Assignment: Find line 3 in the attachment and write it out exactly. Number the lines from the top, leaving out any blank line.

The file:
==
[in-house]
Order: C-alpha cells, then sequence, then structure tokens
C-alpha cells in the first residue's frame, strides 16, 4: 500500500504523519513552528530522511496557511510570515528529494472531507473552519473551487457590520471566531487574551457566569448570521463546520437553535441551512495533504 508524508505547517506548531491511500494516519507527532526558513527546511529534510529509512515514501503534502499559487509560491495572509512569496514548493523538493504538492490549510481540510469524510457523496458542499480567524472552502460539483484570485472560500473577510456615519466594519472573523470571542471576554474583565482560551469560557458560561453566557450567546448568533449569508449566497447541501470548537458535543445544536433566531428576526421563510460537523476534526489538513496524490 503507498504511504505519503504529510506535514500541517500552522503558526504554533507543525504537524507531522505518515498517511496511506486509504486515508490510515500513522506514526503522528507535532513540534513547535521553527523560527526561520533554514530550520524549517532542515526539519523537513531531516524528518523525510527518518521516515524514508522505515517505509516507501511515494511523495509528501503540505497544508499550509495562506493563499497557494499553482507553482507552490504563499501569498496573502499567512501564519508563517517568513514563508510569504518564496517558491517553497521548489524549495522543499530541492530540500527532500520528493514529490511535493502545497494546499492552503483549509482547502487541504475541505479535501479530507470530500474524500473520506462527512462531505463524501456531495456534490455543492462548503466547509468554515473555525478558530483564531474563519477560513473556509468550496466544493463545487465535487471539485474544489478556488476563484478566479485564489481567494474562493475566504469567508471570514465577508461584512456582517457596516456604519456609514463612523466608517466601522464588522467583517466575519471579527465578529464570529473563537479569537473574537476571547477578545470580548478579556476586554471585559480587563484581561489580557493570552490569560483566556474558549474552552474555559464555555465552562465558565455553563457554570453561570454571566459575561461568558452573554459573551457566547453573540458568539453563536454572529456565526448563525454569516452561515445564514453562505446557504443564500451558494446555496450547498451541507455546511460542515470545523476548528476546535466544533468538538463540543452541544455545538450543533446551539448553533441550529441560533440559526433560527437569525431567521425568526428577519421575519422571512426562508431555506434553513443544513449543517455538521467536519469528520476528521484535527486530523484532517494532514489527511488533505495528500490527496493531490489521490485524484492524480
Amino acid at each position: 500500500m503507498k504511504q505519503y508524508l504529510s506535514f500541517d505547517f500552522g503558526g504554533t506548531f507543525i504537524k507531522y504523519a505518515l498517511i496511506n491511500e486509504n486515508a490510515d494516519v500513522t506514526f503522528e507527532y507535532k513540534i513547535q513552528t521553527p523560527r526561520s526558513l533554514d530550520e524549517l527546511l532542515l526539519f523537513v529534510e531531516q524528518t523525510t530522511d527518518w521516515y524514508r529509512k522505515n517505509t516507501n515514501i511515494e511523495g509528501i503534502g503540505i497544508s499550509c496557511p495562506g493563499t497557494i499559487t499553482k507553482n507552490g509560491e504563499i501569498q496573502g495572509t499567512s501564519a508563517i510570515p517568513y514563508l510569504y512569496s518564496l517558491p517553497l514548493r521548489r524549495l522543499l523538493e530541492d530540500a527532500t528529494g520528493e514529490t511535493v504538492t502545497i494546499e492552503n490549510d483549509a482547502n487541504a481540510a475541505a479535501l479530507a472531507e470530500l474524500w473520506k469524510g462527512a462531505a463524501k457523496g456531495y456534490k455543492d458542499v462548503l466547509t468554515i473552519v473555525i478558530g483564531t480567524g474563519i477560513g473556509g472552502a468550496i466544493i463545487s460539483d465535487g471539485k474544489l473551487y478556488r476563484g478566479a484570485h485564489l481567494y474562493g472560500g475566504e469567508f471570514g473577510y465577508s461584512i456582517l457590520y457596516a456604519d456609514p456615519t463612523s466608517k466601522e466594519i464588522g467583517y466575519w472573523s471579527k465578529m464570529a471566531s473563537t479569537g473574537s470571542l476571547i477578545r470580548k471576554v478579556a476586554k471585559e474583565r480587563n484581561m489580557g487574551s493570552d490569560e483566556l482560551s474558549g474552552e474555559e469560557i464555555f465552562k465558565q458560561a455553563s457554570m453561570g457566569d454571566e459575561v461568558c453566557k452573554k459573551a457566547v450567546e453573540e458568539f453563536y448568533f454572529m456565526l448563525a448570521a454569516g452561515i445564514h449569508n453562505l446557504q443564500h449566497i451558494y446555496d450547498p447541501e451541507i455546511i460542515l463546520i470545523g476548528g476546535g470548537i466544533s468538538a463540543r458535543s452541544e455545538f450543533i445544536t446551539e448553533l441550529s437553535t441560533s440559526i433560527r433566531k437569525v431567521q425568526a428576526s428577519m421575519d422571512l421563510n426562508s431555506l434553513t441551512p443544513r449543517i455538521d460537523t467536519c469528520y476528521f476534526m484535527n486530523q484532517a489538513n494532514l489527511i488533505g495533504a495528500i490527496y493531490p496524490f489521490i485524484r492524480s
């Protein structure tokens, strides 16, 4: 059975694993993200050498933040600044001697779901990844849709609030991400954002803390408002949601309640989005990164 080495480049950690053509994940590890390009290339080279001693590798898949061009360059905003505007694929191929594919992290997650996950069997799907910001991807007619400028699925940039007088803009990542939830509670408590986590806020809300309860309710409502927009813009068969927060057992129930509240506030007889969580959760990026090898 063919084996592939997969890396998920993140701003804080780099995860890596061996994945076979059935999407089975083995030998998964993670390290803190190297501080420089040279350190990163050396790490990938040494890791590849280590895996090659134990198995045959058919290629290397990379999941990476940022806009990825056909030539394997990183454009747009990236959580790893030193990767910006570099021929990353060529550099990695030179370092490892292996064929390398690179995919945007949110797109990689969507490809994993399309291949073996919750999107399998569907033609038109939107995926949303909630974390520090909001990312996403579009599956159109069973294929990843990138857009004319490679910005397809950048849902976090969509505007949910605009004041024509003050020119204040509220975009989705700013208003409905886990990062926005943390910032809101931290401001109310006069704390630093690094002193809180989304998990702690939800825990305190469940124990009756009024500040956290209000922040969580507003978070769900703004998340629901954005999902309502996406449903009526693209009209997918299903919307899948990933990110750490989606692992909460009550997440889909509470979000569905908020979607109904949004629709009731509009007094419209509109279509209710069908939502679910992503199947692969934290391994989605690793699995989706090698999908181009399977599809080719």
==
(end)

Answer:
C-alpha cells in the first residue's frame, strides 16, 4: 500500500504523519513552528530522511496557511510570515528529494472531507473552519473551487457590520471566531487574551457566569448570521463546520437553535441551512495533504 508524508505547517506548531491511500494516519507527532526558513527546511529534510529509512515514501503534502499559487509560491495572509512569496514548493523538493504538492490549510481540510469524510457523496458542499480567524472552502460539483484570485472560500473577510456615519466594519472573523470571542471576554474583565482560551469560557458560561453566557450567546448568533449569508449566497447541501470548537458535543445544536433566531428576526421563510460537523476534526489538513496524490 503507498504511504505519503504529510506535514500541517500552522503558526504554533507543525504537524507531522505518515498517511496511506486509504486515508490510515500513522506514526503522528507535532513540534513547535521553527523560527526561520533554514530550520524549517532542515526539519523537513531531516524528518523525510527518518521516515524514508522505515517505509516507501511515494511523495509528501503540505497544508499550509495562506493563499497557494499553482507553482507552490504563499501569498496573502499567512501564519508563517517568513514563508510569504518564496517558491517553497521548489524549495522543499530541492530540500527532500520528493514529490511535493502545497494546499492552503483549509482547502487541504475541505479535501479530507470530500474524500473520506462527512462531505463524501456531495456534490455543492462548503466547509468554515473555525478558530483564531474563519477560513473556509468550496466544493463545487465535487471539485474544489478556488476563484478566479485564489481567494474562493475566504469567508471570514465577508461584512456582517457596516456604519456609514463612523466608517466601522464588522467583517466575519471579527465578529464570529473563537479569537473574537476571547477578545470580548478579556476586554471585559480587563484581561489580557493570552490569560483566556474558549474552552474555559464555555465552562465558565455553563457554570453561570454571566459575561461568558452573554459573551457566547453573540458568539453563536454572529456565526448563525454569516452561515445564514453562505446557504443564500451558494446555496450547498451541507455546511460542515470545523476548528476546535466544533468538538463540543452541544455545538450543533446551539448553533441550529441560533440559526433560527437569525431567521425568526428577519421575519422571512426562508431555506434553513443544513449543517455538521467536519469528520476528521484535527486530523484532517494532514489527511488533505495528500490527496493531490489521490485524484492524480